HEART OF THE SYSTEM, THE CCD CHIP
The image sensor in a CCD camera is the CCD chip. Many consumer digital cameras use the same or similar chips. These chips range in size from 2 to 3 millimeters on a side for the less expensive cameras to 2 inches or more on a side. The chips contain arrays of pixels (light sensitive spots) from appx. 128 x128 pixels up to 4000 x 4000 pixels or more. The pixels themselves range in size from about 4 microns to about 30 microns. CCD, by the way, stands for charge coupled device.
HOW DOES IT WORK?
The CCD camera is mounted on the back of a telescope (or even a camera lens) and the image formed by the optics is projected onto the chip. Light striking each of the pixels on the CCD chip is converted to electric charge. This charge is greater where there is more light and less where there is less light. At the end of each exposure, the charge on each pixel is read by the computer and the picture is formed. During this exposure the telescope must track the stars VERY precisely. In fact, the most important part of CCD imaging is a good telescope drive.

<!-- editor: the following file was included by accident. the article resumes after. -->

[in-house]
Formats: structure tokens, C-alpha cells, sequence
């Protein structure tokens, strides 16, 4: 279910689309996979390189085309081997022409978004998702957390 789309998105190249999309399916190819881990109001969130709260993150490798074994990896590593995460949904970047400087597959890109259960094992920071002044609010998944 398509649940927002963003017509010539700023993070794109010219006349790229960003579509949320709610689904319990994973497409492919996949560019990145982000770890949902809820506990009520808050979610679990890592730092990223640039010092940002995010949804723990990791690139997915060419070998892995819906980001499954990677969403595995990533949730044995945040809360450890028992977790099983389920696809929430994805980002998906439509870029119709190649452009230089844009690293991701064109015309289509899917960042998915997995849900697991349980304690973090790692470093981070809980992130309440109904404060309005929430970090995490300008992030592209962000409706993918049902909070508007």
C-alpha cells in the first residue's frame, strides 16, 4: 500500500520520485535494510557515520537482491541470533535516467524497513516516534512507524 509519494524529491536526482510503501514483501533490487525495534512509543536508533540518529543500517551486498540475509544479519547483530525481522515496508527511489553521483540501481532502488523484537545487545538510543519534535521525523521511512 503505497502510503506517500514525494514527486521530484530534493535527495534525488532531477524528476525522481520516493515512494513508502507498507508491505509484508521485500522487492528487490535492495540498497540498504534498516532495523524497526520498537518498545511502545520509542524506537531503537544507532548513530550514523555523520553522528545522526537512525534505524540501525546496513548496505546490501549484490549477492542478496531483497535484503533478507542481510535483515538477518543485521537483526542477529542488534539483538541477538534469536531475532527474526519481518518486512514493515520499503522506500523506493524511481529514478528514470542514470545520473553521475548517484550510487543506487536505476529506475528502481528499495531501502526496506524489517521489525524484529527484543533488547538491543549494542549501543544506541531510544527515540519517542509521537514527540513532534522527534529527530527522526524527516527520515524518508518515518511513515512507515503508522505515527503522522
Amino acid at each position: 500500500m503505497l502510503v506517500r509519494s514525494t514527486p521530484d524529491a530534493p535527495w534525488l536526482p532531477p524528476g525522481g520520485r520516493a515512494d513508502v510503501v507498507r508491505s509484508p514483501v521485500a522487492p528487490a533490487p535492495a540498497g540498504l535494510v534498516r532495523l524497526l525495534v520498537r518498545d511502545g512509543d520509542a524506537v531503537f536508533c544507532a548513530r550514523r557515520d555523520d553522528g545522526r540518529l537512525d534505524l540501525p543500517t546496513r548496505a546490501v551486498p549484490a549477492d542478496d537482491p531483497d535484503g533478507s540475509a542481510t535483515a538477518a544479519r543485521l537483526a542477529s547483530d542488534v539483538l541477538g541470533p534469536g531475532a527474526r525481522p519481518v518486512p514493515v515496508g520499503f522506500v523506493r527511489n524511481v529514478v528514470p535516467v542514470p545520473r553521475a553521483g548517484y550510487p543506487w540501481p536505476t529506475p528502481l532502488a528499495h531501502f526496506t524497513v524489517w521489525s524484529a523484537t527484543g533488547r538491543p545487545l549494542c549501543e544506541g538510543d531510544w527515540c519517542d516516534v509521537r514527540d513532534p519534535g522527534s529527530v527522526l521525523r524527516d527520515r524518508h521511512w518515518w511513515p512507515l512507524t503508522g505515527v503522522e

WHAT KIND OF CAMERA DO YOU USE?
I have used five different cameras, most made by Santa Barbara Instruments.
The cameras I have used are:
CAN I USE A REGULAR DIGITAL CAMERA?
It depends. For bright objects, a regular digital camera may work fine, especialy a DSLR that can be adapted to a properly mounted telescope. For dimmer objects that require long exposures, a specialty astronomical camera with a cooled CCD chip will probably be needed.
HOW ARE THE IMAGES PROCESSED?
Newer images are collected and the camera controlled using MaxImDL. The images are usually processed using PhotoShop, CCDStack, and PixInsight. Older images may have been processed using a variety of older software.